The opioid fentanyl is administered in millions of procedural sedations every year. It is very potent, has large interpatient pharmacokinetic variability, and routinely causes significant respiratory depression if bolused or not titrated judiciously. Dosing and timing, critical for safety and efficacy, are presently only possible based on educated guesses and vital signs. Sedation associated morbidity are primarily drug-induced respiratory depression and airway obstruction, especially when the drugs are administered by clinicians with limited airway rescue skills. Endoscopists (78.5%) are primarily sedating patients instead of anesthesiologists or CRNAs (27.8%). Over 68,000 patients per year have significant drug-induced respiratory events during sedation for colonoscopies and 3,000 patients die. No method for point-of-care concentration monitoring of these drugs is known. The long-term goal of the proposed work is to provide, for the first time, a sensor for real time monitoring of opioid and other medications, allowing the personalized administration of these drugs. This grant will create an intravenous catheter-tip sensor for fentanyl and demonstrate that the proposed hydrogel/aptamer based sensor performs sufficiently well (accuracy,drift, response time, longevity) to allow guidance of fentanyl administration. Such a monitor will help clinicians to better target the drug concentrations needed by the individual patient, thereby lowering the risk of adverse events due to over ? or under-administration.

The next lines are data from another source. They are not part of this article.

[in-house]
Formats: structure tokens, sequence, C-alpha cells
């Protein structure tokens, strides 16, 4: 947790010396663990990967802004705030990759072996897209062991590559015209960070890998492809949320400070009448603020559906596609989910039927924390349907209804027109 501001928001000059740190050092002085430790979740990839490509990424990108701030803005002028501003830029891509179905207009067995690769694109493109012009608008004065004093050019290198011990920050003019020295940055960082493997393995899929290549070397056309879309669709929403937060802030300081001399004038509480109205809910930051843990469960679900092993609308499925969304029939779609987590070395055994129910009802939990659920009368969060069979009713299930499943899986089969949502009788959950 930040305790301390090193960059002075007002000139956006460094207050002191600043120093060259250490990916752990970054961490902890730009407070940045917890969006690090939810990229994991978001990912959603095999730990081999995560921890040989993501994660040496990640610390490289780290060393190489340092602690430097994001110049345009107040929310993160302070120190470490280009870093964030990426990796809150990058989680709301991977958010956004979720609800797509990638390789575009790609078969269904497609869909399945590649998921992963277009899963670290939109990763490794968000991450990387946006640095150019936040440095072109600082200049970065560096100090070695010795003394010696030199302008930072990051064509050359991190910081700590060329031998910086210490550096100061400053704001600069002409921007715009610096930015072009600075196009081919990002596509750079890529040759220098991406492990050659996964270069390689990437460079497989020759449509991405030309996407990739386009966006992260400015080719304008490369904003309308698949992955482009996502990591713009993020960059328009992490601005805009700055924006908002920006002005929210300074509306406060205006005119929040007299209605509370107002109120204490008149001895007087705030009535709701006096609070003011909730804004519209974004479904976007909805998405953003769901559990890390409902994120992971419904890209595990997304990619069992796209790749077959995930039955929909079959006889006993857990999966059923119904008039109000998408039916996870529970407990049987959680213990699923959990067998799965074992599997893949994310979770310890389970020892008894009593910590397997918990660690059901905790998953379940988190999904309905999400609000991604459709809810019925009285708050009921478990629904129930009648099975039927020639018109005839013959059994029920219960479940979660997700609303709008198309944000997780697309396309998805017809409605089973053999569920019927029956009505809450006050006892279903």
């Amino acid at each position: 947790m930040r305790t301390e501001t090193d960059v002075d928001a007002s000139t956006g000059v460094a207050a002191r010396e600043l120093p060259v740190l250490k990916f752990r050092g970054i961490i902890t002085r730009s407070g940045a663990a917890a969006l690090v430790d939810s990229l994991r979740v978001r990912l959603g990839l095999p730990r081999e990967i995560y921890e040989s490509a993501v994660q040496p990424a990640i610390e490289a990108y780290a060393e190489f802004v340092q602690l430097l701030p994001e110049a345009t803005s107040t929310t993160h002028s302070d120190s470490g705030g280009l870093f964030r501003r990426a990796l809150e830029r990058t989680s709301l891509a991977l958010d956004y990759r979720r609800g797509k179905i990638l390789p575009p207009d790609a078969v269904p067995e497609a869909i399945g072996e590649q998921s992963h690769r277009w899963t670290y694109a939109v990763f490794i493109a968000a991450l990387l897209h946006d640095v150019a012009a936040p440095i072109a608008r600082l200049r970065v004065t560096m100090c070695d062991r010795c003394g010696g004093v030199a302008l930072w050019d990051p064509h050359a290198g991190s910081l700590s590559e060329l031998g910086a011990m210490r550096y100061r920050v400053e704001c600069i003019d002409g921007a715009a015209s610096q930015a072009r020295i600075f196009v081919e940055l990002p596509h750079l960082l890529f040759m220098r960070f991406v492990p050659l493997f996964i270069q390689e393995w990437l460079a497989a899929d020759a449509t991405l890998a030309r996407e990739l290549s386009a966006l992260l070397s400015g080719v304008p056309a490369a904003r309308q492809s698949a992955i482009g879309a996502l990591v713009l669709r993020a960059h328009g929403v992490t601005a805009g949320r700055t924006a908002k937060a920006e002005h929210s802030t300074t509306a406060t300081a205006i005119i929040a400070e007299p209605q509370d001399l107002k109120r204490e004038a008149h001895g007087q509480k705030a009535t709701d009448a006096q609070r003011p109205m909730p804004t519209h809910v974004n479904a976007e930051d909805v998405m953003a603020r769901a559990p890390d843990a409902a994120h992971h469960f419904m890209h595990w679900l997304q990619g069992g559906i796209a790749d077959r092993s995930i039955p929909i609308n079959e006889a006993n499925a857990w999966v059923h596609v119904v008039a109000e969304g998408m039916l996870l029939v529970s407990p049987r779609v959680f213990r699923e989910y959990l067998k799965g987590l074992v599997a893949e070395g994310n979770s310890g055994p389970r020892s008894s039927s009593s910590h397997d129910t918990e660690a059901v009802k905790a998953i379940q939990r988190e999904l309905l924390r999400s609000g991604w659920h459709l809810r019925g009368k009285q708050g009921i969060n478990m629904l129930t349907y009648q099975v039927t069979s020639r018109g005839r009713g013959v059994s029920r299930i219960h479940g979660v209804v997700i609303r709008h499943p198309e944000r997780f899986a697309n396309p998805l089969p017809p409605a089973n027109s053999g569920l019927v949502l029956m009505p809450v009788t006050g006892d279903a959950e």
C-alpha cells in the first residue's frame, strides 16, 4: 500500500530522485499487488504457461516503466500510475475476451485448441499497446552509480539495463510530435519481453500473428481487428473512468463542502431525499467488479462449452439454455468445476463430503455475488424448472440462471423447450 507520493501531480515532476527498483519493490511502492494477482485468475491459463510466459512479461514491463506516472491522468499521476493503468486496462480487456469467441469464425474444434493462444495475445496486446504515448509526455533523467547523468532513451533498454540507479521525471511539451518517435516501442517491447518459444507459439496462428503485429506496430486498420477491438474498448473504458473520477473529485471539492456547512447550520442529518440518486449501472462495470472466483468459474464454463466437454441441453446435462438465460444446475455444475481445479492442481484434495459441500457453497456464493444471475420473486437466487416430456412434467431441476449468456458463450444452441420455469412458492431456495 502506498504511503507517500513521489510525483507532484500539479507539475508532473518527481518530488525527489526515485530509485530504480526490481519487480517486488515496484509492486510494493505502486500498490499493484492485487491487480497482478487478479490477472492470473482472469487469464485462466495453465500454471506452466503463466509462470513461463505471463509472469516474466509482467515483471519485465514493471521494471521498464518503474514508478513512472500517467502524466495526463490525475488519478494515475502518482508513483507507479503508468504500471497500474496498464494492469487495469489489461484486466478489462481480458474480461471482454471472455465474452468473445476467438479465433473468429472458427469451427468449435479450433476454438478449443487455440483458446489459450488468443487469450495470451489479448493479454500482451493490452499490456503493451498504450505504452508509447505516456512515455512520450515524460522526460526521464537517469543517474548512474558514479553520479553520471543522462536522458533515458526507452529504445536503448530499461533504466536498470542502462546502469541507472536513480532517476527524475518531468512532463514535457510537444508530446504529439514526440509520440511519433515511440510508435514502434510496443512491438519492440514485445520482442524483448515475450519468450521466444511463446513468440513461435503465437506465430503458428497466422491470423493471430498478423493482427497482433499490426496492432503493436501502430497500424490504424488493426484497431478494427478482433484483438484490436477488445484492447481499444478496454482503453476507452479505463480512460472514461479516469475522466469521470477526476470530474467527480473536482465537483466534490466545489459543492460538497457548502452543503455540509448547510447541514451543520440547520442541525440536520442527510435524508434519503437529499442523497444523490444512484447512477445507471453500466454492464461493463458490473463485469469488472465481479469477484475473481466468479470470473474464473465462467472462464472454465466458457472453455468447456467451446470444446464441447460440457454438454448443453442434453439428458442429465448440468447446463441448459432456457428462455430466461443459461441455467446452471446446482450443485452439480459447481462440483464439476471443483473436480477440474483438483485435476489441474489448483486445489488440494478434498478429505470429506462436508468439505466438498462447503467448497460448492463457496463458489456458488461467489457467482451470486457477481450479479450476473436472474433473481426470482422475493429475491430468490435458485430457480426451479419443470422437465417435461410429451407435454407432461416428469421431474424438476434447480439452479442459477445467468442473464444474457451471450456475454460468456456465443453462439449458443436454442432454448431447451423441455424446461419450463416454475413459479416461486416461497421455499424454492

Our specific aims are tailored to show proof of principle:
In aim 1 aptamer enhanced smart hydrogels with sufficient binding affinities to fentanyl will be created;
In aim 2 the fentanyl sensitive smart hydrogels will be integrated onto an optimized polyimide sensor platform and miniaturized for use in an intravenous catheter. Sensor performance will be evaluated in-vitro using phosphate-buffered saline (PBS) and blood plasma; We will demonstrate the feasibility of a real-time monitor for fentanyl concentrations and develop a versatile polymer sensor platform. The successful demonstration would indicate a straight-forward path to creating sensors for other intravenous medications by integrating other aptamers onto the platform. This platform would enable further research into individualized pharmacokinetic/dynamic models and generate revenue by supplying research scientists and clinicians alike with these easy to handle sensors.
Currently, intravenous sedation, analgesia, and anesthesia are administered without any method for knowing the blood concentrations of powerful medications such as fentanyl. Instead, these medications are administered based on population statistics, in spite of known large interpatient pharmacokinetic variabilities. The proposed research will demonstrate the feasibility of a novel real-time sensing platform for blood concentrations of medication with fentanyl as first target analyte. Sensing devices based on this platform technology will enable personalized administration of medication.